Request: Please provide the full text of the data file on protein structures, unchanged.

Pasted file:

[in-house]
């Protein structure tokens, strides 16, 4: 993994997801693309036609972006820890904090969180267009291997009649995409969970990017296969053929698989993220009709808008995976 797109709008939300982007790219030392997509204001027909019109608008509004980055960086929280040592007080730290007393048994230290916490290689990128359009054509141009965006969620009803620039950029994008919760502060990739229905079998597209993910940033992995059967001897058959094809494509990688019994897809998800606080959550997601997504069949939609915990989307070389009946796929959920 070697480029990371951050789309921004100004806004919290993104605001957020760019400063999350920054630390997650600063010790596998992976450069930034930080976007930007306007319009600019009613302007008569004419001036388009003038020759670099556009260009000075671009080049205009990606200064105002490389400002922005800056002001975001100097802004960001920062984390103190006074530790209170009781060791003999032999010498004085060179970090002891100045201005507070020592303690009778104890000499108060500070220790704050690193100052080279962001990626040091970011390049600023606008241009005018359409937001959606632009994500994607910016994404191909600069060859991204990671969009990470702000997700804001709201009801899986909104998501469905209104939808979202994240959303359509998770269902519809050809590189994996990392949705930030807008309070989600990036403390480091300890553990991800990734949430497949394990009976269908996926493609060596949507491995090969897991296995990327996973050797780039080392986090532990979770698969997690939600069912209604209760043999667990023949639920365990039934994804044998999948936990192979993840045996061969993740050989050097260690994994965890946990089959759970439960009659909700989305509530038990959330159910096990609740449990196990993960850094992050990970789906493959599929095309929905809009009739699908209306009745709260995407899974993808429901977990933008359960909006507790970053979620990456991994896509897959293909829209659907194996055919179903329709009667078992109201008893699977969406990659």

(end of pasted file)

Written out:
[in-house]
């Protein structure tokens, strides 16, 4: 993994997801693309036609972006820890904090969180267009291997009649995409969970990017296969053929698989993220009709808008995976 797109709008939300982007790219030392997509204001027909019109608008509004980055960086929280040592007080730290007393048994230290916490290689990128359009054509141009965006969620009803620039950029994008919760502060990739229905079998597209993910940033992995059967001897058959094809494509990688019994897809998800606080959550997601997504069949939609915990989307070389009946796929959920 070697480029990371951050789309921004100004806004919290993104605001957020760019400063999350920054630390997650600063010790596998992976450069930034930080976007930007306007319009600019009613302007008569004419001036388009003038020759670099556009260009000075671009080049205009990606200064105002490389400002922005800056002001975001100097802004960001920062984390103190006074530790209170009781060791003999032999010498004085060179970090002891100045201005507070020592303690009778104890000499108060500070220790704050690193100052080279962001990626040091970011390049600023606008241009005018359409937001959606632009994500994607910016994404191909600069060859991204990671969009990470702000997700804001709201009801899986909104998501469905209104939808979202994240959303359509998770269902519809050809590189994996990392949705930030807008309070989600990036403390480091300890553990991800990734949430497949394990009976269908996926493609060596949507491995090969897991296995990327996973050797780039080392986090532990979770698969997690939600069912209604209760043999667990023949639920365990039934994804044998999948936990192979993840045996061969993740050989050097260690994994965890946990089959759970439960009659909700989305509530038990959330159910096990609740449990196990993960850094992050990970789906493959599929095309929905809009009739699908209306009745709260995407899974993808429901977990933008359960909006507790970053979620990456991994896509897959293909829209659907194996055919179903329709009667078992109201008893699977969406990659």